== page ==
As an individual continues to click on articles that appeal to them, the algorithm within their interface (Google, social media, other aggregators, etc.) begins to show more media that is categorically similar to things they have already read or clicked on.

“You have to be selective. The amount of information available to us makes it much easier to only read things that confirm your bias,” Lane said.

The Digital Age 

As a result of cultural and societal influences, everyone holds unconscious biases that affect the way each individual views the world. These biases often influence an individual’s social media experience, as users are able to pick and choose who or what they follow.

“I think certain age groups get the majority of their news from social media,” Lane said. “If a person is getting most of their information from social media, how has that person curated that feed? Think about how you can really cultivate or curate your social media feed. It just makes it very easy to do with just a click of a button.”

This individual curation may be mindful or unintentional, but either way, it perpetuates the filter bubble phenomenon.

According to Lane, confirmation bias was not as big of an issue before the digital age.

“Many [people] were still exposed to other media outlets [before digital media]. Now it’s just so difficult because it’s very easy to only encounter things that confirm your bias. And that’s no matter where you fall on the political spectrum,” Lane said. 

However, there are ways that media consumers can counteract their own biases and improve their media literacy.

Lane says that distinguishing between news reporting and opinion based articles is an extremely important first step. 

“There are sections on websites that are labeled [opinion], but it’s very easy just to click from one piece to another, and kind of lose track of what’s a news piece, what’s a piece of analysis and what’s an opinion piece,” Lane said.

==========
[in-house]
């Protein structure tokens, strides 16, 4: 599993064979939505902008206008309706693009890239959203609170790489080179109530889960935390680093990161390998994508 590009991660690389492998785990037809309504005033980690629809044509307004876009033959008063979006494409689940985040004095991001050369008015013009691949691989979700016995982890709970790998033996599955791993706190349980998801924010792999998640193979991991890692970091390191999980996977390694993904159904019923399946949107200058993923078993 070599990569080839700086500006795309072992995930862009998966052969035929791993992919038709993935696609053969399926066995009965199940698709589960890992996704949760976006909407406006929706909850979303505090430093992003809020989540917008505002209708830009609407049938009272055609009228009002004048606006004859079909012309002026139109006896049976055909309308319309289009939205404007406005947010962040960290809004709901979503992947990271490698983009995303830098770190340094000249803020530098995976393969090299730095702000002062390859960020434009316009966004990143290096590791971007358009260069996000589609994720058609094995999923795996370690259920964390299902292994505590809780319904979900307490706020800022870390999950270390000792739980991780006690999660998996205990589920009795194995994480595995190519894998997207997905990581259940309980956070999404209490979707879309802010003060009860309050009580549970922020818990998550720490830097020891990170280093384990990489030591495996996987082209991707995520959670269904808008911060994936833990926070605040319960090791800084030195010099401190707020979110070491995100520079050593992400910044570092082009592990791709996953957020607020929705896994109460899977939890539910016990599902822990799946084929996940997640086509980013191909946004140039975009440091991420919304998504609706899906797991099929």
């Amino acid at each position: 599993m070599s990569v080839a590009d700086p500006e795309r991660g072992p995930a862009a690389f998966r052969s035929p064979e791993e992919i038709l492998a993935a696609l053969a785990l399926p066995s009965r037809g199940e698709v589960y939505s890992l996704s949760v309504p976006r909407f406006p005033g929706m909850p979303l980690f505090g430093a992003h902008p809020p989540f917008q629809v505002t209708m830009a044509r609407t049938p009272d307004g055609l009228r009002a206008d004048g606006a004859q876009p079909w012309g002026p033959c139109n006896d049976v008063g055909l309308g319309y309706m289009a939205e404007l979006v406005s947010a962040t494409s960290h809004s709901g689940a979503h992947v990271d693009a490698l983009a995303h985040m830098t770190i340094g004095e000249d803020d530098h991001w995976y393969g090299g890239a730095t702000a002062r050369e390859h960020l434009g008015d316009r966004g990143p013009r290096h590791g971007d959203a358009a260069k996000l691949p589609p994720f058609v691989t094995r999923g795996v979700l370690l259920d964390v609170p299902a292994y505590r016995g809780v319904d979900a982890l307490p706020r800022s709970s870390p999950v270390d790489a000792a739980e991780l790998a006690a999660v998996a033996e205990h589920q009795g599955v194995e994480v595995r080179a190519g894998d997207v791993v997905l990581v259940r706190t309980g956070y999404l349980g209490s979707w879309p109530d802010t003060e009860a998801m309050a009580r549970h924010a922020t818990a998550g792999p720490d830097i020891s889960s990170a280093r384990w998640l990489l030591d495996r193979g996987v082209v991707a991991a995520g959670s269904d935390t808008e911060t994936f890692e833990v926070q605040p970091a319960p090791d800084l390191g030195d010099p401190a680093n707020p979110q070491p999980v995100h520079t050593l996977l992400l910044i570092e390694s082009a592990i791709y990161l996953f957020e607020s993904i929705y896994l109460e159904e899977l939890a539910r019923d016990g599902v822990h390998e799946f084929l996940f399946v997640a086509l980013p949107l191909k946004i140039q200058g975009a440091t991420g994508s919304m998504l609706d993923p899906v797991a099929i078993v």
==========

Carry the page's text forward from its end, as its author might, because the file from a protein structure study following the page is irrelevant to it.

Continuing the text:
Lane also suggests changing up your news feed by searching out topics or outlets outside of your regular interests and varying the sources you subscribe to via social media or otherwise. 

Scott McIntosh, the opinion editor for the Idaho Statesman, agrees that actively pursuing different media sources can help to override the filter bubble.

“I think that it really comes down to consuming different media,” McIntosh said. “I think people are choosing what to believe and what not to believe. I think Fox News viewers should read the New York Times and watch CNN; and I think New York Times readers and CNN viewers should watch Fox News.”

McIntosh also suggests being critical of the information you read, no matter what outlet it is coming from. With the oversaturation of information in media, it is important for media consumers to dive a little deeper into the topic they are looking at to make sure it is credible. 

McIntosh believes that some articles aren’t always what they seem if only viewed from the surface level. 

“I think it’s important when you see a story on Twitter or on Facebook, definitely read the story

skeptically and look for the sources,” McIntosh said. “Look and see who the sources are. If it’s a study that’s being cited in a story, go to the study and see if the study is being accurately portrayed and completely portrayed in the news article. And then go find another news source that is covering the same story and see how they played it, see how they framed it. It might be framed slightly differently in a different context.”

Increasing a person’s media literacy skills can help individuals more easily spot biases and discrepancies.

“Media literacy is really important [because], when people are consuming media, they can distinguish between what is an opinion piece [or] what is fact and be able to choose their media accordingly to what their understanding of it is,” Wolf said.